Jupiter and the Moon Share Close Encounter Saturday: How to See It

Jupiter up and to the left of the moon, labeled
Jupiter will shine near the moon in the night sky Saturday, May 14. (Image credit: Starry Night Software)

Saturday evening, step outside and enjoy the rendezvous of two of the brightest objects in the night sky: the moon and Jupiter. 

About 45 minutes after the sun sets tomorrow (May 14), the eye-catching celestial duo will be visible high in the southern sky, roughly two-thirds of the way up from the horizon to the point directly overhead (called the zenith).  

The moon officially reached first-quarter phase during the daylight hours today (May 13) at 1:02 p.m. EDT (1702 GMT). The terminator — the line separating the light half of the moon, on the right, from the dark half — appeared perfectly straight at that moment, and when darkness falls, Jupiter will be about 13 degrees to the left of the moon. (Reminder: Your clenched fist held at arm's length measures about 10 degrees.) [What to Watch in May 2016's Night Sky (Video)]

On Saturday, the separation between the moon and Jupiter will have shrunk to about one-quarter the distance it was Friday night; the moon will have increased to a waxing gibbous phase, 64-percent sunlit, and will be sitting just a few degrees to the lower right of Jupiter. 

The pair will no doubt make for an eye-catching sight even to those who aren't paying much attention to the sky. 

But even without the moon, Jupiter readily attracts attention: At about magnitude minus 2, the gas giant outshines everything in the night sky except Venus and the moon. These days, Jupiter first comes into view high in the south during the early stages of twilight and sets at around 2:50 a.m. local time.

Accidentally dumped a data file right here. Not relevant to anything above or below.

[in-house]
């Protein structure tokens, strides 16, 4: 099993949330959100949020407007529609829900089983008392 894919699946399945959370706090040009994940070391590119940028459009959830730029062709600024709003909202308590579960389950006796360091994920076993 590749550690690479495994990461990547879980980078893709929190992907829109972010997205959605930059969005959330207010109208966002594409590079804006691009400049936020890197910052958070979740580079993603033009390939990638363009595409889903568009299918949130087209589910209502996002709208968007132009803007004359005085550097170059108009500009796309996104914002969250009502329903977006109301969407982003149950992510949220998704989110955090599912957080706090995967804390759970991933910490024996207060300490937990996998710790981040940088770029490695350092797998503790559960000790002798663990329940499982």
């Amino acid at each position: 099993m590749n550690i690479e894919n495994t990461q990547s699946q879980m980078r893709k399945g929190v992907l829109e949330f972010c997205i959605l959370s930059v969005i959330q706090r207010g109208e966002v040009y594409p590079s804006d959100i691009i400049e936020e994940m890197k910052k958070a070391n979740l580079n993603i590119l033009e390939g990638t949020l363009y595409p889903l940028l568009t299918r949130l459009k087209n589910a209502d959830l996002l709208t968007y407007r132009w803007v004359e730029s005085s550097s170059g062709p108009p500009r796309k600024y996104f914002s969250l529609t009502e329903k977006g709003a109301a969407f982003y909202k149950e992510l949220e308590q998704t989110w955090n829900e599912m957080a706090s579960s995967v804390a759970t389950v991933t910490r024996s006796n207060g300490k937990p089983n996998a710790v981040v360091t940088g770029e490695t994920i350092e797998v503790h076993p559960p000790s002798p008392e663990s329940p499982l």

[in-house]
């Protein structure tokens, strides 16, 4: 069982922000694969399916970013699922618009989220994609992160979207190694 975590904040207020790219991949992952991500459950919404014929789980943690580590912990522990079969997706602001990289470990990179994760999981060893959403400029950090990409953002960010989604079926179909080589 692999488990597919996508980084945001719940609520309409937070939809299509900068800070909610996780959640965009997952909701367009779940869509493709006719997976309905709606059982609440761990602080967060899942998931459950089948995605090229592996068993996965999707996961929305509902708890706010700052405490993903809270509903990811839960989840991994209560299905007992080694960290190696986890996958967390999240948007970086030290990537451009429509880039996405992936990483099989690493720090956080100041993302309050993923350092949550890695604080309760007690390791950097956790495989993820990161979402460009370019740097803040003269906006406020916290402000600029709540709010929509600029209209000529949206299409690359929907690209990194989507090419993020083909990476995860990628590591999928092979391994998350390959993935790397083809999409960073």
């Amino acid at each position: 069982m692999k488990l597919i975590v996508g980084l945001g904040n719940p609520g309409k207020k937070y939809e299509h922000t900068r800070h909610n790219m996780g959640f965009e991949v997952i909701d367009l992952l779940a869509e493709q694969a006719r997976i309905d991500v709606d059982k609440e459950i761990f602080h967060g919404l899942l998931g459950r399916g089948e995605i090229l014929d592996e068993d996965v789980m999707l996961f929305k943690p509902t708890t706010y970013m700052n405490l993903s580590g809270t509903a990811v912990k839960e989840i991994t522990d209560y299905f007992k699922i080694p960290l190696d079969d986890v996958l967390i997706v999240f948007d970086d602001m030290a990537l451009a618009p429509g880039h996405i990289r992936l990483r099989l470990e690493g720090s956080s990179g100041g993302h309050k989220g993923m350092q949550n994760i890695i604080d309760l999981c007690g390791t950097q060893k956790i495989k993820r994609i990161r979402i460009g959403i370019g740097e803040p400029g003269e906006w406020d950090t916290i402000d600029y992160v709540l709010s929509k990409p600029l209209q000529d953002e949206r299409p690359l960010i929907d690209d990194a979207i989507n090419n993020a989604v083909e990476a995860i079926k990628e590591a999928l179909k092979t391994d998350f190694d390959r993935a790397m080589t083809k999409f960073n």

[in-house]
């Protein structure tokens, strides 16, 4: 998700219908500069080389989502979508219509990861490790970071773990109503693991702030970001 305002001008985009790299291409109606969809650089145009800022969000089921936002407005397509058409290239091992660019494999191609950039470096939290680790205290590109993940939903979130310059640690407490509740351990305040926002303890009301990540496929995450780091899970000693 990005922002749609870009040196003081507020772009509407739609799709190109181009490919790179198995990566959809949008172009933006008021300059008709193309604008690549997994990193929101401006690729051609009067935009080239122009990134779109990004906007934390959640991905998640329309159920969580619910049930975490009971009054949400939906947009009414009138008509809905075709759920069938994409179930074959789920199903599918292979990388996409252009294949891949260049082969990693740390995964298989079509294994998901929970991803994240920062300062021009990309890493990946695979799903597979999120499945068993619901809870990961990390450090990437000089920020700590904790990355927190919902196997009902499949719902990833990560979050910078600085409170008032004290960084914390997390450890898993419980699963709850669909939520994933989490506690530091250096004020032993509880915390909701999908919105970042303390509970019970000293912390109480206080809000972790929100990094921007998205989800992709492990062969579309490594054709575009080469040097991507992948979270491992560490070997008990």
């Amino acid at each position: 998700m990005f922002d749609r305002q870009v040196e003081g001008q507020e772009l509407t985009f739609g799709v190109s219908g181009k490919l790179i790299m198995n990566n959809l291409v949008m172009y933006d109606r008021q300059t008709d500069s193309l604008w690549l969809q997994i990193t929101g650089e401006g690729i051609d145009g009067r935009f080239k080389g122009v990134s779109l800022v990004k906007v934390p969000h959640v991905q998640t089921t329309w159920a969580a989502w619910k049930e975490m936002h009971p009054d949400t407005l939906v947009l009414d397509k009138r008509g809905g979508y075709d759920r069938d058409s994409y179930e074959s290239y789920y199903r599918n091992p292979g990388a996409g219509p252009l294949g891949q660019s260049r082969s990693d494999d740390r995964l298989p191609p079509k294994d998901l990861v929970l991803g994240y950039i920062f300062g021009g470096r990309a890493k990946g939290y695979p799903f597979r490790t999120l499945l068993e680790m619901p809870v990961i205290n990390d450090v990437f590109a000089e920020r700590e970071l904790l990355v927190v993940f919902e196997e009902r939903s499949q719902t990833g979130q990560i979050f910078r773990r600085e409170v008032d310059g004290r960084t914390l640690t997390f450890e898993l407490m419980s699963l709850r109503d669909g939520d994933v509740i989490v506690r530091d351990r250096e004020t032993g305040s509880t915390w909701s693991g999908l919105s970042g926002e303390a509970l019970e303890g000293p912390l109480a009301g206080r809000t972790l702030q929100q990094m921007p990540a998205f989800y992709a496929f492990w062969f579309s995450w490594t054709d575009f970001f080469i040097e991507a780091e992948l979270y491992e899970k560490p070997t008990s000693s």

In a telescope, Jupiter is a prime attraction, best observed during early evening, when it's still high and its image reasonably calm. The giant planet appears as a great, big, belted ball with tantalizing glimpses of detail. Admittedly, Jupiter currently appears only about three-quarters as large as it did at its opposition on March 8, but don't let that stop you from searching for the planet. The quirks of atmospheric conditions, which can change from minute to minute, often make a bigger difference in what a telescope will show of Jupiter than the planet's apparent size does. And Jupiter's four bright Galilean moons (Ganymede, Callisto, Io and Europa) are always performing.

Finally, note that Jupiter is now about three and a half months away from a spectacularly close conjunction with Venus, which will occur on Aug. 27.

Editor's note: If you capture a great view of Jupiter near the moon on Saturday and would like to share it with Space.com and our news partners for a potential story or gallery, send photos and comments in to managing editor Tariq Malik at: spacephotos@space.com.

Joe Rao serves as an instructor and guest lecturer at New York's Hayden Planetarium. He writes about astronomy for Natural History magazine, the Farmer's Almanac and other publications, and he is also an on-camera meteorologist for News 12 Westchester, New York. Follow us @SpacedotcomFacebook and Google+. Original article on Space.com.

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Joe Rao
Skywatching Columnist

Joe Rao is Space.com's skywatching columnist, as well as a veteran meteorologist and eclipse chaser who also serves as an instructor and guest lecturer at New York's Hayden Planetarium. He writes about astronomy for Natural History magazine, the Farmers' Almanac and other publications. Joe is an 8-time Emmy-nominated meteorologist who served the Putnam Valley region of New York for over 21 years. You can find him on Twitter and YouTube tracking lunar and solar eclipses, meteor showers and more. To find out Joe's latest project, visit him on Twitter.